| Coat of arms of Satu MareSzatmárnémeti
Coat of arms
<td colspan="2" style="text-align: center;">
<tr class="mergedbottomrow"> <th colspan="2" style="text-align: center; font-size: smaller; padding-bottom: 0.7em;">Coordinates: </th>
<tr class="mergedtoprow"> <th>Country
<th class="adr">Flag of Romania Romania
</tr><tr class="mergedrow"> <th>County
<th class="adr">Satu Mare County
</tr><tr class="mergedrow"> <th>Status <th>County capital </tr>
<tr class="mergedtoprow"> <td colspan="2">Government </td> </tr> <tr class="mergedrow"> <th> - Mayor <td>Iuliu Ilyés (Democratic Union of Hungarians in Romania)</td> </tr> <tr class="mergedtoprow"> <td colspan="2">Area </td> </tr> <tr class="mergedrow"> <th> - Total </th> <td>150,3 km² (58 sq mi)</td> </tr></td> </tr>
<tr class="mergedtoprow"> <td colspan="2">Population </td> </tr> <tr class="mergedrow"> <th> - Total</th> <td>160.421</td> </tr><tr class="mergedrow"> <th> - Density</th> <td>766/km² (1.983,9/sq mi)</td> </tr> <tr class="mergedtoprow"> <th>Time zone</th> <td>EET (UTC+2) </tr> <tr class="mergedbottomrow"> <th style="white-space: nowrap;"> - Summer (DST)</th> <td>EEST (UTC+3)</td> </tr>
Satu Mare (pronunciation in Romanian: /'sa.tu 'ma.re/; Hungarian: Szatmárnémeti; German: Sathmar; Yiddish: סאטמאר (Satmar)) is a city with a population of 160,421 and the capital of Satu Mare County, Romania.
Satu Mare has a total population of 160,421; the ethnic breakdown is as follows:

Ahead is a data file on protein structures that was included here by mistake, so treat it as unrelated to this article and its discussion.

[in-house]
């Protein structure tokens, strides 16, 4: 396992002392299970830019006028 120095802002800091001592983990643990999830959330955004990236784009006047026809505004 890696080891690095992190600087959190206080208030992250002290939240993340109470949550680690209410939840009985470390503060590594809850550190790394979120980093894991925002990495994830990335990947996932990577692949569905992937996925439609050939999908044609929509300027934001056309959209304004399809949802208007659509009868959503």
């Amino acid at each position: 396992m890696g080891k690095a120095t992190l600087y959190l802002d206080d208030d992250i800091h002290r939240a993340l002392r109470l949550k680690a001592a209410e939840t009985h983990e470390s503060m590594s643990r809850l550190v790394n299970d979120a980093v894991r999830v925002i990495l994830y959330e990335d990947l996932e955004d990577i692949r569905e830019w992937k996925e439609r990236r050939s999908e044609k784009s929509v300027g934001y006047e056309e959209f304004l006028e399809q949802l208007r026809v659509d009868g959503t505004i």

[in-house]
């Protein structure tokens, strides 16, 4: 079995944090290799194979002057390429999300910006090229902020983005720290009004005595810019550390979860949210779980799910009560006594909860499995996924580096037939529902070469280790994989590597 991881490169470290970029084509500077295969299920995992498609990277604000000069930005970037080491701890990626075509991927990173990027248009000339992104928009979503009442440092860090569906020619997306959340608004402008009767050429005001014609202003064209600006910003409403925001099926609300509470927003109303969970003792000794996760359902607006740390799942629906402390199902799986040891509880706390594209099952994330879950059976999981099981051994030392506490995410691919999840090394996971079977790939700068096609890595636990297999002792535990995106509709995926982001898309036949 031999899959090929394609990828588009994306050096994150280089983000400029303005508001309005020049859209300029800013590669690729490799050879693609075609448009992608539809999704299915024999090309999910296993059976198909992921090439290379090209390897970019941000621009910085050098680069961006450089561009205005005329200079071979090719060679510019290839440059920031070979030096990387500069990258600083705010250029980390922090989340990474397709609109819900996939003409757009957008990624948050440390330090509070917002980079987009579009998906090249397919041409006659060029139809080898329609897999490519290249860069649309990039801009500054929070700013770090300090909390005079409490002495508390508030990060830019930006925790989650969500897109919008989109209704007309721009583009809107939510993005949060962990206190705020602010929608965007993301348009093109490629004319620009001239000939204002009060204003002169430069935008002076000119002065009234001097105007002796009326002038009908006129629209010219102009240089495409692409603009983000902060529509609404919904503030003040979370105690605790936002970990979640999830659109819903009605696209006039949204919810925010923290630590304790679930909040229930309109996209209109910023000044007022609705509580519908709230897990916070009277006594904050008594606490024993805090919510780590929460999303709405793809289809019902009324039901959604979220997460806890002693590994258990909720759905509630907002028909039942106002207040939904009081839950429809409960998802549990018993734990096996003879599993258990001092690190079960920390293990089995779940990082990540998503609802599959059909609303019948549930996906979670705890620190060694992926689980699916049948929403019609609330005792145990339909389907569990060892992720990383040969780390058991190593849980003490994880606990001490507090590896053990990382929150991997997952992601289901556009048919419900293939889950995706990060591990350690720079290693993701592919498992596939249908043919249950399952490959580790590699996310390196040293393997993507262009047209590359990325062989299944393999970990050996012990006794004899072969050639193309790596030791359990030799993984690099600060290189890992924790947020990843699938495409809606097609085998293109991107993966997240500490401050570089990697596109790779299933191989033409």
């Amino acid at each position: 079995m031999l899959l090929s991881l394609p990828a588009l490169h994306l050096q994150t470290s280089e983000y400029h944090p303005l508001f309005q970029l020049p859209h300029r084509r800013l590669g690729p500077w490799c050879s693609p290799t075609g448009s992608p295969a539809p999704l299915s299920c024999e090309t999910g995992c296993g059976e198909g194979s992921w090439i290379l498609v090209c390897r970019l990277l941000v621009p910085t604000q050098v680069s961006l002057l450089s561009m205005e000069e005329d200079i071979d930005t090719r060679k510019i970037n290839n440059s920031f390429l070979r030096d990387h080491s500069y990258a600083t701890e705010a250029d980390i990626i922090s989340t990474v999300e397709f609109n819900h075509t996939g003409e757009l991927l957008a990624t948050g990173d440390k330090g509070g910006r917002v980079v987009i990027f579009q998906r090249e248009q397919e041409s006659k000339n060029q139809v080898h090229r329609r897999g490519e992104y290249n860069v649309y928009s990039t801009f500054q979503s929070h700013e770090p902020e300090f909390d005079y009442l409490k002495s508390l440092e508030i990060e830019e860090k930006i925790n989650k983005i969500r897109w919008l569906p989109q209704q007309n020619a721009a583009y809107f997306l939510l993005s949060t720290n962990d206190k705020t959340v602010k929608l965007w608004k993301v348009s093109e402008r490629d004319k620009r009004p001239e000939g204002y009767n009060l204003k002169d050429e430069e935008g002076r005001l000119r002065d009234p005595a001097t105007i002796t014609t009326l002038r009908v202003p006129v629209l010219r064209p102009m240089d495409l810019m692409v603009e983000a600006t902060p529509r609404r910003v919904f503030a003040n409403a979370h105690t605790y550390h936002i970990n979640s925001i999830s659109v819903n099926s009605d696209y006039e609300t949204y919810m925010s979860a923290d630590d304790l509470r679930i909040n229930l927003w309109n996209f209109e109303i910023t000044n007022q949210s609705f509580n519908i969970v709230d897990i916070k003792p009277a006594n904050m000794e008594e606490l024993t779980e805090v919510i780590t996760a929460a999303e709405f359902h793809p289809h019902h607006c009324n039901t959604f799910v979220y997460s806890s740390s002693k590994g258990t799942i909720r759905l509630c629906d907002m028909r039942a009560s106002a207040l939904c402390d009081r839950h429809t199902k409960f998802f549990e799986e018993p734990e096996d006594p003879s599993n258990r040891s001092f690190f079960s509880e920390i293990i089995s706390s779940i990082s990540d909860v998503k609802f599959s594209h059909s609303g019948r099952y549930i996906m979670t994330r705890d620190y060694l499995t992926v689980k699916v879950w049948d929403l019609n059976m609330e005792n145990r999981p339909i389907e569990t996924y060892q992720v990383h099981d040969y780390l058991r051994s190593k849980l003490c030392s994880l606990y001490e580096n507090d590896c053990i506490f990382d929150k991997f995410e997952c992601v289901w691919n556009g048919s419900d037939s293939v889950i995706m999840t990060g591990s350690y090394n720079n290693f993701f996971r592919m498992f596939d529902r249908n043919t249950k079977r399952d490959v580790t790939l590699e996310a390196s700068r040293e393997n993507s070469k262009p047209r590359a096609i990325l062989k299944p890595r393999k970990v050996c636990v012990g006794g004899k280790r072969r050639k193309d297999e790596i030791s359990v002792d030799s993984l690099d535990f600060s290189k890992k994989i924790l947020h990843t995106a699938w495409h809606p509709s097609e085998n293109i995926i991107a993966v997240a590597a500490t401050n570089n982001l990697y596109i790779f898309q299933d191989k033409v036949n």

and 480 others.
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- The area of Satu Mare has been inhabited since the stone age. The archeological discoveries made in Ţara Oaşului, Ardud, Medieşu Aurit, Homorod and other places have unearthed abundant evidence regarding the Stone Age and Bronze Age settlements in this area.
- A fortress by the name of Zotmar (Castrum Zotmar) was mentioned in the Gesta Hungarorum as being in the lands ruled by Menumorut in the early 10th century. According to the chronicle, the fortress was taken by the Magyars after three days of fighting. In 1006 Germans were settled around the fortress by the Hungarian queen Gizella. Later, more Germans settled in the town of Mintin, across the Someş river.
- After 1543 the fortress, then owned by the Báthory family, was reinforced and a moat was built around it. The fortress was under siege by the Ottomans in 1562 and later destroyed by the Habsburg Monarchy (Austrian Habsburgs). The Austrian Lazar Schwendi, using the latest Italian fortification techniques, rebuilt the fortress.
- In 1703 the whole city burned down.
- In 1721, Satu Mare, united with Mintiu/Mintin, became a "royal free city" and prospered as an important center of trade and craftsmanship.
- In the 18th century much of the city was rebuilt and among the landmarks from that time are the old City Hall, the inn and several churches.
- At the end of the 1760s the population rose to about 5,000 people.
- In 1902, the first Hasidic Rabbi to settle in Satu Mare, Rabbi Yisachar Bertchi Leifer, the son of the famous Rabbi Mordechai Leifer of Nadvorna, moved from Selish to Satu Mare, where he gathered a large following until his passing in 1906. He was buried in the local Jewish Cemetery, and his grave is still visited by hundreds of Hasidim each year.
- According to the census of 1910, Satu Mare had a population of 45,000, out of which 94.5% were Hungarians (including the Hungarian-speaking Jews).
- On 2 March 1919, Hungarian Prime minister Mihály Károlyi delivered a historic speech in Satu Mare in front of the Székely Division: "we'll fight for our country". It came as an answer to the dispute over the Austro-Hungarian legacy at the end of World War I.